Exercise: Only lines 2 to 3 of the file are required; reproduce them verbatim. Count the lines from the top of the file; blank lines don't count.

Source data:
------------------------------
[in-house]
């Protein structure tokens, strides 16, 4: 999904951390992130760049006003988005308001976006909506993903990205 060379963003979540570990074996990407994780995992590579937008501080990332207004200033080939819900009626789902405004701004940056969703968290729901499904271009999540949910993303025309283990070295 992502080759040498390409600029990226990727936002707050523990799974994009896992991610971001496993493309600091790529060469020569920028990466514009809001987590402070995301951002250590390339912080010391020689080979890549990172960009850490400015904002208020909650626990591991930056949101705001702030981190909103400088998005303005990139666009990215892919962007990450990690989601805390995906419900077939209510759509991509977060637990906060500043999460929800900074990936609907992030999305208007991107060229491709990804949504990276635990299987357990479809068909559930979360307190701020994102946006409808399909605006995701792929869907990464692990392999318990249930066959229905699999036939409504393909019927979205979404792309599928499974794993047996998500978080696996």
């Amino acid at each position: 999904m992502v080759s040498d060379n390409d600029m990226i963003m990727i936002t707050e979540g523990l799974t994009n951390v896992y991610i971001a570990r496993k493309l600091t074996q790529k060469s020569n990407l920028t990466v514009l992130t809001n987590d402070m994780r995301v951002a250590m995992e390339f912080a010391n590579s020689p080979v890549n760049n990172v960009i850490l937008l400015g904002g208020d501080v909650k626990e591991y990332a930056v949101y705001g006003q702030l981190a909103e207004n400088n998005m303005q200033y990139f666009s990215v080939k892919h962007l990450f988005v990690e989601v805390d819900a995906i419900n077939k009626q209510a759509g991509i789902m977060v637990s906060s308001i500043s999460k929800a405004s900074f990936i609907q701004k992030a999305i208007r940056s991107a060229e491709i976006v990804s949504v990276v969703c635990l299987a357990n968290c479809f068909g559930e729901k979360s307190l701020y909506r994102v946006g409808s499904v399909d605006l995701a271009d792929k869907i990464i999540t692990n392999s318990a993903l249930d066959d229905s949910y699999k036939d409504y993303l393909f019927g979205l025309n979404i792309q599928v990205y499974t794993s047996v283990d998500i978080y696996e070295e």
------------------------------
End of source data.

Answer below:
């Protein structure tokens, strides 16, 4: 999904951390992130760049006003988005308001976006909506993903990205 060379963003979540570990074996990407994780995992590579937008501080990332207004200033080939819900009626789902405004701004940056969703968290729901499904271009999540949910993303025309283990070295 992502080759040498390409600029990226990727936002707050523990799974994009896992991610971001496993493309600091790529060469020569920028990466514009809001987590402070995301951002250590390339912080010391020689080979890549990172960009850490400015904002208020909650626990591991930056949101705001702030981190909103400088998005303005990139666009990215892919962007990450990690989601805390995906419900077939209510759509991509977060637990906060500043999460929800900074990936609907992030999305208007991107060229491709990804949504990276635990299987357990479809068909559930979360307190701020994102946006409808399909605006995701792929869907990464692990392999318990249930066959229905699999036939409504393909019927979205979404792309599928499974794993047996998500978080696996």
């Amino acid at each position: 999904m992502v080759s040498d060379n390409d600029m990226i963003m990727i936002t707050e979540g523990l799974t994009n951390v896992y991610i971001a570990r496993k493309l600091t074996q790529k060469s020569n990407l920028t990466v514009l992130t809001n987590d402070m994780r995301v951002a250590m995992e390339f912080a010391n590579s020689p080979v890549n760049n990172v960009i850490l937008l400015g904002g208020d501080v909650k626990e591991y990332a930056v949101y705001g006003q702030l981190a909103e207004n400088n998005m303005q200033y990139f666009s990215v080939k892919h962007l990450f988005v990690e989601v805390d819900a995906i419900n077939k009626q209510a759509g991509i789902m977060v637990s906060s308001i500043s999460k929800a405004s900074f990936i609907q701004k992030a999305i208007r940056s991107a060229e491709i976006v990804s949504v990276v969703c635990l299987a357990n968290c479809f068909g559930e729901k979360s307190l701020y909506r994102v946006g409808s499904v399909d605006l995701a271009d792929k869907i990464i999540t692990n392999s318990a993903l249930d066959d229905s949910y699999k036939d409504y993303l393909f019927g979205l025309n979404i792309q599928v990205y499974t794993s047996v283990d998500i978080y696996e070295e």